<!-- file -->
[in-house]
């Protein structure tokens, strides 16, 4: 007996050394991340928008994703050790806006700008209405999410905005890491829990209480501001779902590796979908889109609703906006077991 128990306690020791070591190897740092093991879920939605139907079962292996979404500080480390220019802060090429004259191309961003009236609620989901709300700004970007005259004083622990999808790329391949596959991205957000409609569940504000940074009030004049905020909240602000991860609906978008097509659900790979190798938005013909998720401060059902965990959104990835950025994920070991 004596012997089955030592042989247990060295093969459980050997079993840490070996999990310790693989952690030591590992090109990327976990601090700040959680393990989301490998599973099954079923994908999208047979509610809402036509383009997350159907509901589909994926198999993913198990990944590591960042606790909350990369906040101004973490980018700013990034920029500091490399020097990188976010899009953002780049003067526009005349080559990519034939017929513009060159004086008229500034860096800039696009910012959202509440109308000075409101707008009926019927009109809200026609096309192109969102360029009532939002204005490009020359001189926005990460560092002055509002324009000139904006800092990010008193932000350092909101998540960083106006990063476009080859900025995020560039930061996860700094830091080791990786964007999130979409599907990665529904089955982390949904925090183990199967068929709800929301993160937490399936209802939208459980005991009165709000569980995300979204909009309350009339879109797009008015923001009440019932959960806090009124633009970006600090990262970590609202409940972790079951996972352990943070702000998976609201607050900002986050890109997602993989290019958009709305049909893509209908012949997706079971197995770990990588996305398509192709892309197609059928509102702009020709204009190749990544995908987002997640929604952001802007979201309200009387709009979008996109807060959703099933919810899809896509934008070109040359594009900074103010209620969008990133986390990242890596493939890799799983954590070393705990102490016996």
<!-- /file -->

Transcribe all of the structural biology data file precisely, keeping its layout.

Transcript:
[in-house]
């Protein structure tokens, strides 16, 4: 007996050394991340928008994703050790806006700008209405999410905005890491829990209480501001779902590796979908889109609703906006077991 128990306690020791070591190897740092093991879920939605139907079962292996979404500080480390220019802060090429004259191309961003009236609620989901709300700004970007005259004083622990999808790329391949596959991205957000409609569940504000940074009030004049905020909240602000991860609906978008097509659900790979190798938005013909998720401060059902965990959104990835950025994920070991 004596012997089955030592042989247990060295093969459980050997079993840490070996999990310790693989952690030591590992090109990327976990601090700040959680393990989301490998599973099954079923994908999208047979509610809402036509383009997350159907509901589909994926198999993913198990990944590591960042606790909350990369906040101004973490980018700013990034920029500091490399020097990188976010899009953002780049003067526009005349080559990519034939017929513009060159004086008229500034860096800039696009910012959202509440109308000075409101707008009926019927009109809200026609096309192109969102360029009532939002204005490009020359001189926005990460560092002055509002324009000139904006800092990010008193932000350092909101998540960083106006990063476009080859900025995020560039930061996860700094830091080791990786964007999130979409599907990665529904089955982390949904925090183990199967068929709800929301993160937490399936209802939208459980005991009165709000569980995300979204909009309350009339879109797009008015923001009440019932959960806090009124633009970006600090990262970590609202409940972790079951996972352990943070702000998976609201607050900002986050890109997602993989290019958009709305049909893509209908012949997706079971197995770990990588996305398509192709892309197609059928509102702009020709204009190749990544995908987002997640929604952001802007979201309200009387709009979008996109807060959703099933919810899809896509934008070109040359594009900074103010209620969008990133986390990242890596493939890799799983954590070393705990102490016996």